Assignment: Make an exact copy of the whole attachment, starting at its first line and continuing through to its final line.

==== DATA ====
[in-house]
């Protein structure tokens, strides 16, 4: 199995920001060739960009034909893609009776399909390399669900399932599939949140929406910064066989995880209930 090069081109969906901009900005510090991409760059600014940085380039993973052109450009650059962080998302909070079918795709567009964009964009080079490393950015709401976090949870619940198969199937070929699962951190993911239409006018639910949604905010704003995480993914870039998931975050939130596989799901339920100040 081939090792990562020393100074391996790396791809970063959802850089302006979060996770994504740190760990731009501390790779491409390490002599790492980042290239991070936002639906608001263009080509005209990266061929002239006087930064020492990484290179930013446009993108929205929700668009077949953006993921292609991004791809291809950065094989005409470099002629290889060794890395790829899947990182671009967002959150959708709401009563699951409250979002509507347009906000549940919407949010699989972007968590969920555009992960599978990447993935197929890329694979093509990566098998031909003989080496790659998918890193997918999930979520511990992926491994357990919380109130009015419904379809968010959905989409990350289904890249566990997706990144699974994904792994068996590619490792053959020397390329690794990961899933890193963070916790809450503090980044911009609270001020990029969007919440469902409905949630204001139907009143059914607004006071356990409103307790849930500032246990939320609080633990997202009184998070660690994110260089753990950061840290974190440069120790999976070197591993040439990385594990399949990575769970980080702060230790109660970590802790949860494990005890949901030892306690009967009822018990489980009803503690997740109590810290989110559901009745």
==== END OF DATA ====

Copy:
[in-house]
């Protein structure tokens, strides 16, 4: 199995920001060739960009034909893609009776399909390399669900399932599939949140929406910064066989995880209930 090069081109969906901009900005510090991409760059600014940085380039993973052109450009650059962080998302909070079918795709567009964009964009080079490393950015709401976090949870619940198969199937070929699962951190993911239409006018639910949604905010704003995480993914870039998931975050939130596989799901339920100040 081939090792990562020393100074391996790396791809970063959802850089302006979060996770994504740190760990731009501390790779491409390490002599790492980042290239991070936002639906608001263009080509005209990266061929002239006087930064020492990484290179930013446009993108929205929700668009077949953006993921292609991004791809291809950065094989005409470099002629290889060794890395790829899947990182671009967002959150959708709401009563699951409250979002509507347009906000549940919407949010699989972007968590969920555009992960599978990447993935197929890329694979093509990566098998031909003989080496790659998918890193997918999930979520511990992926491994357990919380109130009015419904379809968010959905989409990350289904890249566990997706990144699974994904792994068996590619490792053959020397390329690794990961899933890193963070916790809450503090980044911009609270001020990029969007919440469902409905949630204001139907009143059914607004006071356990409103307790849930500032246990939320609080633990997202009184998070660690994110260089753990950061840290974190440069120790999976070197591993040439990385594990399949990575769970980080702060230790109660970590802790949860494990005890949901030892306690009967009822018990489980009803503690997740109590810290989110559901009745």